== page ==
"The government will not state clearly what the rules are with respect to tracking Americans on their cellphones, and I have asked this repeatedly at public hearings in the Intelligence Committee," the Oregon Democrat and member of the Senate Intelligence Committee told the C-SPAN program "Newsmakers."
"I can't get into the details of any specific operation, or whether it's being conducted, but ... having that computer in your pocket increases the potential that certainly people could be tracked 24/7," he told the program, which aired Sunday.
"Under the Patriot Act, the government's authority to collect is essentially limitless."
The U.S. Foreign Intelligence Surveillance Court, which decides how intrusive the government can be in the name of national security, must be overhauled, he said. The court has expanded its powers beyond what Congress envisioned in establishing it in the 1978 Foreign Intelligence Surveillance Act -- yet many court processes remain the same as they were 35 years ago.
"I think, in many particulars, the FISA Court is just anachronistic," he said. "They're using processes that simply don't fit the times.
"When the FISA Act was passed in the '70s, nobody envisioned, for example, some of the astounding reach that the court has gone to with respect to the Patriot Act. And in its definition of 'relevance,' the statute talks about relevance and nowhere does it even suggest that you could collect the phone records of millions and millions of law-abiding Americans."
The New York Times reported Monday the movement afoot in Congress to rein in the NSA has gained a decidedly bipartisan flavor, with Reps. Jim Sensenbrenner, R-Wis., and Zoe Lofgren, D-Calif., starting to formulate legislation in the House Judiciary Committee.
"There is a growing sense that things have really gone a-kilter here," Lofgren said.
Sensenbrenner said Friday he would have a bill ready by the time lawmakers finish their August vacation, the Times said. He said the legislation would place restrictions on who can be targeted for surveillance, give companies permission to reveal their dealings before the secret court that monitors the surveillance and make changes to the court itself, the newspaper said.
"We're talking through it right now," Chambliss told the Times. "There are a lot of ideas on the table, and it's pretty obvious that we've got some uneasy folks."
Wyden said he would likely support legislative proposals to overhaul the secretive court.
He said he supported a bill introduced by Rep. Adam Schiff, D-Calif., which would give the president the power to nominate judges for the court, subject to Senate approval.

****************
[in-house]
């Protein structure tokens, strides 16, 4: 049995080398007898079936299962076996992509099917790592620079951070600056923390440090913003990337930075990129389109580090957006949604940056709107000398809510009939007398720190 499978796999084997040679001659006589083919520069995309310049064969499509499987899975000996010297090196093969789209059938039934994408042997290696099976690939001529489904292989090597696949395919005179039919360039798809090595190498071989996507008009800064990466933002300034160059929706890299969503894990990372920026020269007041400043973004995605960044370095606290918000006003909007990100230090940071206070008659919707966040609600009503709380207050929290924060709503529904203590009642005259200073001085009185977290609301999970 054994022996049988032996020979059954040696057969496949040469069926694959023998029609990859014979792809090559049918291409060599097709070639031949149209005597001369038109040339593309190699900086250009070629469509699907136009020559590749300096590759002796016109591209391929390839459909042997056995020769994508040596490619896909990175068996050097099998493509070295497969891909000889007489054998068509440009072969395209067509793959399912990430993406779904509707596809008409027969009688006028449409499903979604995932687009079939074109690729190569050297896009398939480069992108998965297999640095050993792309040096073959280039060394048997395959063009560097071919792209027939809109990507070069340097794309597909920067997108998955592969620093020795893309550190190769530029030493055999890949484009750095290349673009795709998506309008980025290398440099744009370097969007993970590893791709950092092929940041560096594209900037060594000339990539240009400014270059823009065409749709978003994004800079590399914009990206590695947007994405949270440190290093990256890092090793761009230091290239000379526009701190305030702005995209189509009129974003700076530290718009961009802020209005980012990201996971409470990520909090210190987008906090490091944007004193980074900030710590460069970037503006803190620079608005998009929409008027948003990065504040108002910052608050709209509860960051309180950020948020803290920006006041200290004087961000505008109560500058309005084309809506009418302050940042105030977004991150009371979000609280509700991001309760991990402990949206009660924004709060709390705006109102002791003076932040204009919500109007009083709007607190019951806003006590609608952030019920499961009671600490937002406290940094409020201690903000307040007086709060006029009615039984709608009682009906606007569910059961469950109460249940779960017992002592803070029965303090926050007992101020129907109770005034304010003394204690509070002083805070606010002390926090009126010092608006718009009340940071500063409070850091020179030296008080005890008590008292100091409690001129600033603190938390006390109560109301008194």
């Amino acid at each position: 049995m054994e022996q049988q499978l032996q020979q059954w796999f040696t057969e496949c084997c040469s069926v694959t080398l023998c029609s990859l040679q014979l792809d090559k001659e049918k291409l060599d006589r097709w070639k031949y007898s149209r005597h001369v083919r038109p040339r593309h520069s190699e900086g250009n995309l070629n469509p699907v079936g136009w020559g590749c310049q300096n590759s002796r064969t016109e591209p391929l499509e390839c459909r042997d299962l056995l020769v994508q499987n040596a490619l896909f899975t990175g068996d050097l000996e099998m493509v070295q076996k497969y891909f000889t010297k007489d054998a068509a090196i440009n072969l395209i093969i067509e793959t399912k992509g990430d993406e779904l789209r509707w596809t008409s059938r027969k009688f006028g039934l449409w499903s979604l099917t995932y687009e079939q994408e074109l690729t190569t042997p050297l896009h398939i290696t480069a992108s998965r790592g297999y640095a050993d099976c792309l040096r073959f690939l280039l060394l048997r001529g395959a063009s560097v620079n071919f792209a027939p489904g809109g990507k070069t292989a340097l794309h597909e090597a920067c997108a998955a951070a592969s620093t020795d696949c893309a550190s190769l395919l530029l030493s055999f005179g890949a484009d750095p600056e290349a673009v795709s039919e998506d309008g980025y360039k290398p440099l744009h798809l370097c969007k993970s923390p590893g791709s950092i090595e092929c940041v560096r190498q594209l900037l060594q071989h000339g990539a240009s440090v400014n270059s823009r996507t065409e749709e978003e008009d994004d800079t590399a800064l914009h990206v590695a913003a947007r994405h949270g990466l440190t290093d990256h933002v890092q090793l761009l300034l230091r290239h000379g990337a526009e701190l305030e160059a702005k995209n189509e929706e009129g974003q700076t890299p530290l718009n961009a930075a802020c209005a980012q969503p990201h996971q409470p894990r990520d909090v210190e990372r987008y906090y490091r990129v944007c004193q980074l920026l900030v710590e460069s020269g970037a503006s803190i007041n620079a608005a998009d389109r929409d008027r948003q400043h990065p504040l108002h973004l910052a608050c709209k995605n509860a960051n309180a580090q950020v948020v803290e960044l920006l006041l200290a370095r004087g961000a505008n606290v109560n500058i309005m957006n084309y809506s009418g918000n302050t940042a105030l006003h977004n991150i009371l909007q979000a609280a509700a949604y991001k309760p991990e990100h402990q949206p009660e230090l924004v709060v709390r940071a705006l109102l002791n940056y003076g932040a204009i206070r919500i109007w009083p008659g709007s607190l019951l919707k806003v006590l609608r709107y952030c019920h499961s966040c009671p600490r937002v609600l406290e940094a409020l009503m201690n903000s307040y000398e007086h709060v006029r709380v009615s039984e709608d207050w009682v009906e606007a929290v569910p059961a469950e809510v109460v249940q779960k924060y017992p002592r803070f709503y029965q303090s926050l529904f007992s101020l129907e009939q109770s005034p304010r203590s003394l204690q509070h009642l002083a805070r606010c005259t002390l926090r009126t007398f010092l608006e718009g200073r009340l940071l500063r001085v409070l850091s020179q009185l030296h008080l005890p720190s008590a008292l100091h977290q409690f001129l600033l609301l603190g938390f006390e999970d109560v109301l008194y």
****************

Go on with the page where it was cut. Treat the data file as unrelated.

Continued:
The existing law gives that power to the chief justice of the United States, currently John Roberts, whose decisions are final.
Roberts has chosen 10 of the court's 11 judges.
The New York Times reported Friday Roberts, more than his predecessors, has chosen judges with conservative and executive branch backgrounds. Critics say these backgrounds make the court more likely to defer to government arguments domestic spying programs are necessary.
"It's the most one-sided legal process in the United States. I don't know of any other legal system or court that really doesn't highlight anything except one point of view," Wyden said.
"When that point of view -- the executive point of view -- essentially dominates the thinking of the new judges, you've got a fairly combustible situation on your hands," he said.
But House Intelligence Committee Chairman Mike Rogers, R-Mich., told NBC's "Meet the Press" the U.S. National Security Agency doesn't spy on Americans.
People reveal more information about themselves when they mail a letter than what the U.S. National Security Agency collects with its surveillance, he said.
"In this program, zero privacy violations, 54 violent terrorist attacks thwarted. That's a pretty good record. That's a great record," he said. "And that tells me this is one program that works to protect your privacy and live up to our constitutional obligation in Congress that says we must provide for the general defense of the United States."
He said when a suspected terrorist's phone number shows up in the NSA's dragnet domestic surveillance, "what we do about it is say, oops, that's bad. We're going to give this to the FBI to determine who that person even is. And so that's the way we protect their privacy. And that's why there's been zero privacy violations with this. And it's been able to be used to stop 54 violent terrorist acts."
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